Veteran Study Shows Significant Survival Benefit From Bariatric Surgery

Research in Older, Male Patients with Comorbidities

By Brenda L. Mooney

DURHAM, NC – While evidence is growing that bariatric surgery can improve survival among the severely obese, past research hasn’t been as useful for some of the patients who would benefit most from weight loss.

Earlier long-term studies have tended to focus on lower-risk, predominantly female patients. But how safe and effective is bariatric surgery in older men with myriad health issues?

A surgery team at the Ralph H. Johnson VAMC in Charleston, SC. Rana Pullatt, MD, director of the VISN 7 Bariatric Surgery Program is on the right. VA photo.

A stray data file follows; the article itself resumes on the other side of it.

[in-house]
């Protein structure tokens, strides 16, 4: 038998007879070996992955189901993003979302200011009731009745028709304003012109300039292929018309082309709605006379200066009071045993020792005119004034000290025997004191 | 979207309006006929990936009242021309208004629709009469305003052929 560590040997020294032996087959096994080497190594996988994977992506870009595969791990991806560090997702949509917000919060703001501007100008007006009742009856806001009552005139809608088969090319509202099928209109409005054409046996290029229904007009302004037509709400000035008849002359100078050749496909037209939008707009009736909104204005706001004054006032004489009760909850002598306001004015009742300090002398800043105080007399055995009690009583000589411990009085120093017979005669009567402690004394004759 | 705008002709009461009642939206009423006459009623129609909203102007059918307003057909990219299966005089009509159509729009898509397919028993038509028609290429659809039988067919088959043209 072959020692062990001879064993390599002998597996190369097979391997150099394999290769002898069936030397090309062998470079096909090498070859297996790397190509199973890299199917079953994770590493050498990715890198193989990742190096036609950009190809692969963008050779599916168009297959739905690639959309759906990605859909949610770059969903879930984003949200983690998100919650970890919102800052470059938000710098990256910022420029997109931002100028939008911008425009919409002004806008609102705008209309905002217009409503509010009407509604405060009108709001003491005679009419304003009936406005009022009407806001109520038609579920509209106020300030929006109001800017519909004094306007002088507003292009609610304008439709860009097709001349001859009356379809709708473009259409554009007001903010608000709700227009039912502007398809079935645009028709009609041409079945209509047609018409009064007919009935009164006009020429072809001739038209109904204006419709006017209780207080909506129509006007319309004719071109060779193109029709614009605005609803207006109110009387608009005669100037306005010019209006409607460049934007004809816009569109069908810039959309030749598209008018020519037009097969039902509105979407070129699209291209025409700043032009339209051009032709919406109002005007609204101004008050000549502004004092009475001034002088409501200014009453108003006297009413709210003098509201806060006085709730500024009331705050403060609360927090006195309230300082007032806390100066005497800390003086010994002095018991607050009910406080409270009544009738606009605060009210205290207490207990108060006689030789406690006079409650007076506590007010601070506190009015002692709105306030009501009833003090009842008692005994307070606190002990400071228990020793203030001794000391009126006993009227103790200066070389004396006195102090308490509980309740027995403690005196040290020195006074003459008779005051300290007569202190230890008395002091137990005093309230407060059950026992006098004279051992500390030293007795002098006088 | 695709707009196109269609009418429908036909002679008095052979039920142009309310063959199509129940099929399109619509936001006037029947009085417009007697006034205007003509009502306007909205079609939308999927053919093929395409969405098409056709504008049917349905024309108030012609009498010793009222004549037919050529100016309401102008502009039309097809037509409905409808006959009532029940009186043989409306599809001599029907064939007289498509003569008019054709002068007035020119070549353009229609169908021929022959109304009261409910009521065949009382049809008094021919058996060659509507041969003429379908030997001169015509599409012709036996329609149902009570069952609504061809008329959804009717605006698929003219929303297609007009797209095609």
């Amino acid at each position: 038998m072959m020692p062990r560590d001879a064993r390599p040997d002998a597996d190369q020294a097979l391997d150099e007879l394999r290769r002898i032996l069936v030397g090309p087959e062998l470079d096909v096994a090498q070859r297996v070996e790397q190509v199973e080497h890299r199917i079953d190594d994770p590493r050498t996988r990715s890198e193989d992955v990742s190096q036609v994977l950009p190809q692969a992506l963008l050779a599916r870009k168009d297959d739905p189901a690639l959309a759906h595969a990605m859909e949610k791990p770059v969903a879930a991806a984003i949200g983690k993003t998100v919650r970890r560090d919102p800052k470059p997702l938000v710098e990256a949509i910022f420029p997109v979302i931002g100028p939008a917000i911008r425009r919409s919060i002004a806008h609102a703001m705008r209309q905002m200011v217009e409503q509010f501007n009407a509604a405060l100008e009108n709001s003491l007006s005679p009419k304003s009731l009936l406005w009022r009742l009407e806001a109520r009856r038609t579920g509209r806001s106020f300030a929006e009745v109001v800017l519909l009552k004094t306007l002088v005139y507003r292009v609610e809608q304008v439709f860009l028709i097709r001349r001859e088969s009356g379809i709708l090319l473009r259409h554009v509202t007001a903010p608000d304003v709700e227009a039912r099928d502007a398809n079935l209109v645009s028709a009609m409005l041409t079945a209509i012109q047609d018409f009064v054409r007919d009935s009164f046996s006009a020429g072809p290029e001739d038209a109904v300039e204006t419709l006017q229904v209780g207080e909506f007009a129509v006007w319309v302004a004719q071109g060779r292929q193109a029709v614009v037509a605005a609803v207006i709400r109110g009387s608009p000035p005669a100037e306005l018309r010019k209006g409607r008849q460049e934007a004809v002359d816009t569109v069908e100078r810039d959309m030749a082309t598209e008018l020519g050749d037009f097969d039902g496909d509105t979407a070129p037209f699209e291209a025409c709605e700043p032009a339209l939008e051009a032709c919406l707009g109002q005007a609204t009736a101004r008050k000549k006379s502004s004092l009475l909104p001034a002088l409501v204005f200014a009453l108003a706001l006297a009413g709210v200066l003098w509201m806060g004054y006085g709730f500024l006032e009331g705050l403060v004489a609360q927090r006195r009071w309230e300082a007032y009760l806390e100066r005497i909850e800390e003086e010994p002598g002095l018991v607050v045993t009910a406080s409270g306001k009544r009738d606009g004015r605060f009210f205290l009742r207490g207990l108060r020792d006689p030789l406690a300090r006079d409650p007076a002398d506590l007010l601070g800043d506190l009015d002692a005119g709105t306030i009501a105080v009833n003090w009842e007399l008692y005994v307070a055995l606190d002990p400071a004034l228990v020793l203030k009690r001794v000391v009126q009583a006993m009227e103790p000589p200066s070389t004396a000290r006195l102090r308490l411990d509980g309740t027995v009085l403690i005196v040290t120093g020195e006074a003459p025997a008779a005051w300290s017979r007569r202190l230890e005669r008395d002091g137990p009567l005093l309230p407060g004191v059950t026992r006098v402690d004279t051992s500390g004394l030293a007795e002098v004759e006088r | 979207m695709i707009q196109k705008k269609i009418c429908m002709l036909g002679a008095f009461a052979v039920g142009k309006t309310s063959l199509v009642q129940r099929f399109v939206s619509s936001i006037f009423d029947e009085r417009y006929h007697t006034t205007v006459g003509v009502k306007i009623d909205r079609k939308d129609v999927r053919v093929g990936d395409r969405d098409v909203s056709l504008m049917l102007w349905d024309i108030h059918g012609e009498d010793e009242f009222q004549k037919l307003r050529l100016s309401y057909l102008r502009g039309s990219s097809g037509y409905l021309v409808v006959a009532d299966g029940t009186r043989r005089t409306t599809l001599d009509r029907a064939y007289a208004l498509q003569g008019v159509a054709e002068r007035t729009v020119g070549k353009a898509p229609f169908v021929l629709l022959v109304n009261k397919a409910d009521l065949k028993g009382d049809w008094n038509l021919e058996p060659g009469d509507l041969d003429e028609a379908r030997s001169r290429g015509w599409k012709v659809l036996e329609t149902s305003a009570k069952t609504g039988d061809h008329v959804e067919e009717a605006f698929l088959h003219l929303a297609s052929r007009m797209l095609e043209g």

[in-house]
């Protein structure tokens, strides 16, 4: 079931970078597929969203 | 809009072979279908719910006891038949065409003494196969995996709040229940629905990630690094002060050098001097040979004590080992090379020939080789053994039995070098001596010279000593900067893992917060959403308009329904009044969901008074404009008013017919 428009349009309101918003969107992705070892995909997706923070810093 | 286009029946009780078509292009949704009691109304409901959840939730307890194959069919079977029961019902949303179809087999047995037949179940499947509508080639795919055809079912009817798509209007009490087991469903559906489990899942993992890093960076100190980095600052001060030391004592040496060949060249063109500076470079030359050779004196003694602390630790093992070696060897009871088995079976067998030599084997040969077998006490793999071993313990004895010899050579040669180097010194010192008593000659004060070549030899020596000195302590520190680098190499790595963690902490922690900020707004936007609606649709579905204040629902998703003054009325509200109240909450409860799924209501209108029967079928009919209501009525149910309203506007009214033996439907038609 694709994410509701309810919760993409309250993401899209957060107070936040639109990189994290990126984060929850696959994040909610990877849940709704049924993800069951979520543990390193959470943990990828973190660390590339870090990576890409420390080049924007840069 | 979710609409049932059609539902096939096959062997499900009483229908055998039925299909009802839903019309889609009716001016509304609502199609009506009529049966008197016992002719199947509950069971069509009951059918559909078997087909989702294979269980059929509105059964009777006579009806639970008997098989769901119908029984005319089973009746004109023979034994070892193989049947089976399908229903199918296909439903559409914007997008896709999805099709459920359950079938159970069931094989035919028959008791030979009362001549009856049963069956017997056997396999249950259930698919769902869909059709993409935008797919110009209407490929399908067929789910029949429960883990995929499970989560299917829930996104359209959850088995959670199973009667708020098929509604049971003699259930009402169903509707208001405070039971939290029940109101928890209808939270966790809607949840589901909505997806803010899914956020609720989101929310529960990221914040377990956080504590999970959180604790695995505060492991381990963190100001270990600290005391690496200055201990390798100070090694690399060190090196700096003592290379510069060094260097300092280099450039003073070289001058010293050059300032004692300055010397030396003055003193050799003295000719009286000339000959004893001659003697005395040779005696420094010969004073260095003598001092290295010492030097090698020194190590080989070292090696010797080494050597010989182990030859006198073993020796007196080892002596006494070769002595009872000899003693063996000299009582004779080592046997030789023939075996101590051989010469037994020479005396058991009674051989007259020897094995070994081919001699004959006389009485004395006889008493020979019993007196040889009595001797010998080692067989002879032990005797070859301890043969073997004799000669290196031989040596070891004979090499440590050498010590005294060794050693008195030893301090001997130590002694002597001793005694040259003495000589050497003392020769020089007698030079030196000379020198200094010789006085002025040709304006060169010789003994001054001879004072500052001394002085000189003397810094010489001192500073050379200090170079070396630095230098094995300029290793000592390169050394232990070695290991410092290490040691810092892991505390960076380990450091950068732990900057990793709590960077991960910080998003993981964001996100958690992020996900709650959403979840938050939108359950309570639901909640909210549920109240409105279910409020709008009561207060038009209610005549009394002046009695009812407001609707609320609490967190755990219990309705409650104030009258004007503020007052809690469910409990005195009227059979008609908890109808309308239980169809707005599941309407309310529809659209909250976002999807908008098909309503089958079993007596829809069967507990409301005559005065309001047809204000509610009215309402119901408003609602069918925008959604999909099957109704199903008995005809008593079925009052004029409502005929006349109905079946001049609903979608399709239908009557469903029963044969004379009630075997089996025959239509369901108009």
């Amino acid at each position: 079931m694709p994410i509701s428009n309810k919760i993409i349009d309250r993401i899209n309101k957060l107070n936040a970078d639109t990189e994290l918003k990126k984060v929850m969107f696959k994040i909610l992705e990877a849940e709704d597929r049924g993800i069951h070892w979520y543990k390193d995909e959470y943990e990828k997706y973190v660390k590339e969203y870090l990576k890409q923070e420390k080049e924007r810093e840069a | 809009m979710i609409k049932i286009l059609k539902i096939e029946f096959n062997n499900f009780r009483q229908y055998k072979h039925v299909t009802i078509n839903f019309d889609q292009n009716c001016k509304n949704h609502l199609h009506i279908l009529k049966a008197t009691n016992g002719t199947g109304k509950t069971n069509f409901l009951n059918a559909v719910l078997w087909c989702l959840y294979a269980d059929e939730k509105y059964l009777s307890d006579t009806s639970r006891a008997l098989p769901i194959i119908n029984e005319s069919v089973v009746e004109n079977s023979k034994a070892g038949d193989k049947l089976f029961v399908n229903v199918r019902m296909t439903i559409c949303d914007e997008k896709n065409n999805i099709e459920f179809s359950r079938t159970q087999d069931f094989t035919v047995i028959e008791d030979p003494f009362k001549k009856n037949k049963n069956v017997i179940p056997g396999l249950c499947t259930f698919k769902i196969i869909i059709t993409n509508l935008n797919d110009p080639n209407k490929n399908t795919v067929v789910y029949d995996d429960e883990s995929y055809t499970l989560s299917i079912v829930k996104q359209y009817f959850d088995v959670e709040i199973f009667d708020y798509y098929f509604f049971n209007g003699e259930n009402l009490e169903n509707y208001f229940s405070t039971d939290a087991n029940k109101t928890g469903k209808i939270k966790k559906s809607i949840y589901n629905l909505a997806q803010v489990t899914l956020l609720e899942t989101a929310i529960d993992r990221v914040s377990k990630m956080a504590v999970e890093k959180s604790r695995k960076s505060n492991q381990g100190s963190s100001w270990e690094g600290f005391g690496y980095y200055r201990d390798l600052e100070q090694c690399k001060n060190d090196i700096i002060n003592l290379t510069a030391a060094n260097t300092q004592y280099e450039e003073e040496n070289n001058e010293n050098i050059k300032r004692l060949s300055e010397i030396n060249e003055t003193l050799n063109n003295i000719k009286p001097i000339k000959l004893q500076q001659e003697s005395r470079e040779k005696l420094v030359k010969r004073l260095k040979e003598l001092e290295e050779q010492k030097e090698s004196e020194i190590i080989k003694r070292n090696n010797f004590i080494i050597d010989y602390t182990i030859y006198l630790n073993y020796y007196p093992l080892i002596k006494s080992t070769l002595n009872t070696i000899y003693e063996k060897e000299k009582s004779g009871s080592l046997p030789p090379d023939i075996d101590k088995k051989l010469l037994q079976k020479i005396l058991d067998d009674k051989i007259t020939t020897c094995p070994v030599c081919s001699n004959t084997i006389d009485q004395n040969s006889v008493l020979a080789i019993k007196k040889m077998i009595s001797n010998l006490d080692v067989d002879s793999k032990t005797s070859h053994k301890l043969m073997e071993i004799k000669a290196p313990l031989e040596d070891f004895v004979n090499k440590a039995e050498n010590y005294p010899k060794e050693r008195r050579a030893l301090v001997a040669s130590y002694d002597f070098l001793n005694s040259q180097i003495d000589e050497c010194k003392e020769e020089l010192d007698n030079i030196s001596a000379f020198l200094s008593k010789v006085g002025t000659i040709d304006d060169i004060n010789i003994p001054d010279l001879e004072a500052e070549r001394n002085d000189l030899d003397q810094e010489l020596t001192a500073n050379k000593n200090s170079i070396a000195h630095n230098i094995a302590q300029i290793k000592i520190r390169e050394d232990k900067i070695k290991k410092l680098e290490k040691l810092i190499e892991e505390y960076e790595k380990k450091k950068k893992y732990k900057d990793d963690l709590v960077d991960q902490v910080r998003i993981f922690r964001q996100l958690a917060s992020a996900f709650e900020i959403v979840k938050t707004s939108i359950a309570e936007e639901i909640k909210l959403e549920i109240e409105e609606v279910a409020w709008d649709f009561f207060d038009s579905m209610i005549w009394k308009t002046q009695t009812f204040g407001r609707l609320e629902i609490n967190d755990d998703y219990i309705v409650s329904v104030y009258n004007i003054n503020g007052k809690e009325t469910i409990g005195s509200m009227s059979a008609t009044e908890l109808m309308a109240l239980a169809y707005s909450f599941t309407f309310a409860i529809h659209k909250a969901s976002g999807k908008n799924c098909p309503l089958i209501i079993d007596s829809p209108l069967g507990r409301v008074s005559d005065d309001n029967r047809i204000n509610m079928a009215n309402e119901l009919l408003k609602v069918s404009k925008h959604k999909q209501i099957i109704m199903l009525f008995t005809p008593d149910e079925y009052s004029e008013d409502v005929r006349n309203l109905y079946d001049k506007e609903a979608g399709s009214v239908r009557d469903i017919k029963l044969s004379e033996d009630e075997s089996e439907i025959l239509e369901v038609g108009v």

A surgery team at the Ralph H. Johnson VAMC in Charleston, SC. Rana Pullatt, MD, director of the VISN 7 Bariatric Surgery Program is on the right. VA photo.

That’s what a group of researchers set out to determine, using the VA’s database — the only one with extensive information on such a population. Comparing 2,500 veterans, 74% male, who underwent bariatric surgery at the VA from 2000-2011 with 7,462 control patients who did not undergo bariatric surgery, the study found a 53% lower risk of dying from any cause at five to 14 years after the procedure.

More than half, 55%, of the study subjects had diabetes as well as a variety of other comorbidities, including high blood pressure, arthritis, heart disease and depression, according to the report published recently in the Journal of the American Medical Association.1

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